Artist: Fugazi. Album: Steady Diet of Nothing.

These are our demands: We want control of our bodies. Decisions will now be ours. You can carry out your noble actions, we will carry our noble scars. Reclamation. No one here is asking, no one here is asking, but there is a question of trust. You will do what looks good to you on paper, we will do what we must. Return, return, return. Carry my body.

My interpretation: This song is about abortion rights. In addition, it is extremely critical of the politicians making the decisions regarding abortion, as can be seen in the line, "there is a question of trust." The trust about which the song speaks is the trust of things private to the public sphere; that is to say that childbirth is regarded as an intimate thing in this society and that the songwriter regards it as being too intimate a decision to relegate to an institution whose trustworthiness is suspect, mainly due to the basic "public steamrolling the individual" conflict upon which most (if not all) punk rock is essentially built. In addition, the writer regards the motivations of the policy makers as suspect, as seen in the lines, "You will carry out your noble actions," and "You will do what looks good to you on paper." In both cases, the immediate contrast in meaning with the next clause ("we will carry our noble scars" and "we will do what we must," respectively) is rammed home by the similarities in phrasing such that the overly image-conscious politicians are contrasted with the necessarily pragmatic constituency and are depicted as disingenuous to say the least. At least, that's what I think.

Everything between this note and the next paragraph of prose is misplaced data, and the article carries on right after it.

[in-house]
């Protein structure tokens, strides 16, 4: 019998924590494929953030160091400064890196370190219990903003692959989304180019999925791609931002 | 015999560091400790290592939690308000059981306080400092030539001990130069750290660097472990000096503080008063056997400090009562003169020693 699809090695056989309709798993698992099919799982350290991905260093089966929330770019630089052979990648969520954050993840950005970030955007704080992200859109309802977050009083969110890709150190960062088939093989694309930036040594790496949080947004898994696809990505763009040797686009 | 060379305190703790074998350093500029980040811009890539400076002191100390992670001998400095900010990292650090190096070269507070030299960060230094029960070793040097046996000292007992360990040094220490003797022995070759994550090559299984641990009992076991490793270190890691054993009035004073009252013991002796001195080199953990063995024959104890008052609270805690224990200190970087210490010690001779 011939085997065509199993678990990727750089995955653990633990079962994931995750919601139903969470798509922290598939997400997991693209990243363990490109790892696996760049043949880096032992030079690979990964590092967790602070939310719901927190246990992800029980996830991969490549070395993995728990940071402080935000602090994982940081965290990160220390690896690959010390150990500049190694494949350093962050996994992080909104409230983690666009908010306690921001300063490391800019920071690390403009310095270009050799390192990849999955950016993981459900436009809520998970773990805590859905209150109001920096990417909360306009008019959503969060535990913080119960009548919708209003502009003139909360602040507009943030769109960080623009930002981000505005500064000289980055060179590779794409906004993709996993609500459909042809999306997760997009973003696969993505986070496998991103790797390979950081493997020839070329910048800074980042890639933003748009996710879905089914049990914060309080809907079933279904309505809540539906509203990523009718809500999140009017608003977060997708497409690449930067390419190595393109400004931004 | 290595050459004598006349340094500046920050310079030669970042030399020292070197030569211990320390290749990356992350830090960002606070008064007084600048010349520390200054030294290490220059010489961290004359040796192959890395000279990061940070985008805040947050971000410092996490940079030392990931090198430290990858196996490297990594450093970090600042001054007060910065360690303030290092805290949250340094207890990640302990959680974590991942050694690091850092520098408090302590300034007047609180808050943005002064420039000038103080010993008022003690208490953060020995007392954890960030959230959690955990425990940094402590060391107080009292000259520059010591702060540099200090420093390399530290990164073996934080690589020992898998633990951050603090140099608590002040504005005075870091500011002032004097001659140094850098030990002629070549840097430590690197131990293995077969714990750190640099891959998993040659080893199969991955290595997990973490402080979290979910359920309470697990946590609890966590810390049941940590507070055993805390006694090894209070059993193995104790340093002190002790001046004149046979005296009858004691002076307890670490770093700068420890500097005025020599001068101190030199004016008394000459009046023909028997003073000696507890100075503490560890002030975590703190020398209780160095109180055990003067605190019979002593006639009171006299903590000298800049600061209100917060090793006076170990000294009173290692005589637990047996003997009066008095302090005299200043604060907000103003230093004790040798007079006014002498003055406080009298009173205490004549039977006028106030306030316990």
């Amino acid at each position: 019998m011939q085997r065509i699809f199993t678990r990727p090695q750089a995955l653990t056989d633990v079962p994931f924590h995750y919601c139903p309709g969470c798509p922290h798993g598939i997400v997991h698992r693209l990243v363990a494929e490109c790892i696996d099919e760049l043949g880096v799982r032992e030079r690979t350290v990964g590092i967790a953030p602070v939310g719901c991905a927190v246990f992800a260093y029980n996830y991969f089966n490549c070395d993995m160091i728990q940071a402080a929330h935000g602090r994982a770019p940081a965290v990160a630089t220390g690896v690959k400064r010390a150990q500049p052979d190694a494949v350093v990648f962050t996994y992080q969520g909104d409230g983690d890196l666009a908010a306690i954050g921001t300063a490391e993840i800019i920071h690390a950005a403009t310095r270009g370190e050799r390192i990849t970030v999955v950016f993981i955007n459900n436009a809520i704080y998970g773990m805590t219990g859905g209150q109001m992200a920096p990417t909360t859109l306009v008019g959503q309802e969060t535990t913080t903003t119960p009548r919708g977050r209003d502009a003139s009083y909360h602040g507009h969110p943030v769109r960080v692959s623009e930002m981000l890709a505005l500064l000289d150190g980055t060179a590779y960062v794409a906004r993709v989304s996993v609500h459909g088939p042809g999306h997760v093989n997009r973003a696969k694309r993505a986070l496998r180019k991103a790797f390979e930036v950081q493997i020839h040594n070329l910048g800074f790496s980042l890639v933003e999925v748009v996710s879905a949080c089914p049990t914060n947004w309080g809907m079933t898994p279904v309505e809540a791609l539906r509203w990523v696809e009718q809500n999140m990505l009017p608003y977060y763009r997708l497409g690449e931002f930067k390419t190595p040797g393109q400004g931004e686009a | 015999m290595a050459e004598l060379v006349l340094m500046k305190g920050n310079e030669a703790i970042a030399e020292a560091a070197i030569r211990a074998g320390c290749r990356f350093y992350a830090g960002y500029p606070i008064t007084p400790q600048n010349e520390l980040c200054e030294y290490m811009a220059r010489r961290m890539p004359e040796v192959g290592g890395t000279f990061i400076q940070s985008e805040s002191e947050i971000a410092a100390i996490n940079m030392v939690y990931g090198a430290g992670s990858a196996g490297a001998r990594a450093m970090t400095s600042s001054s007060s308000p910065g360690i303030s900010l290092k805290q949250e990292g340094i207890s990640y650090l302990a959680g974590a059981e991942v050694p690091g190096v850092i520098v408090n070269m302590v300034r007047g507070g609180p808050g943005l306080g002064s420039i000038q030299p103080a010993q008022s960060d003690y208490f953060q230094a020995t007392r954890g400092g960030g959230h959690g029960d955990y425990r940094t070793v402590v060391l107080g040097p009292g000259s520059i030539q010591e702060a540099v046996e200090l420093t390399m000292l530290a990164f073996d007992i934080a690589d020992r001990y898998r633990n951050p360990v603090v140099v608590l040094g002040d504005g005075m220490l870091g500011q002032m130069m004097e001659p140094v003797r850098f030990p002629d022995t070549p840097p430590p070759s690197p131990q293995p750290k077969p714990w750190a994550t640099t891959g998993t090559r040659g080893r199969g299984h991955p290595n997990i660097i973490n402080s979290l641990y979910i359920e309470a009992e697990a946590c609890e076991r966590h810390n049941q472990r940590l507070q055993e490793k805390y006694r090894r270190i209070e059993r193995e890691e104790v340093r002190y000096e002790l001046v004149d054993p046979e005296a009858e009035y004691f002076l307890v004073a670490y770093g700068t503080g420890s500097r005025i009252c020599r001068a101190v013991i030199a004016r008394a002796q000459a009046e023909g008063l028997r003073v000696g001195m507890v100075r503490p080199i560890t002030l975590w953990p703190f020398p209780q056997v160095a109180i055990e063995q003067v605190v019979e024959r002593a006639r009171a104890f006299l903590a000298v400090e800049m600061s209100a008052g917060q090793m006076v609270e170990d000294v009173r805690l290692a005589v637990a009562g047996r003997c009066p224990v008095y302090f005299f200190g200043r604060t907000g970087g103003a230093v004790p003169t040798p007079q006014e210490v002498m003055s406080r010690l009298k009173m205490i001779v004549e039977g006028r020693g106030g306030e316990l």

Rec`la*ma"tion (?), n. [F. r'eclamation, L. reclamatio. See Reclaim.]


The act or process of reclaiming.


Representation made in opposition; remonstrance.

I would now, on the reclamation both of generosity and of justice, try clemency. Landor.


© Webster 1913.

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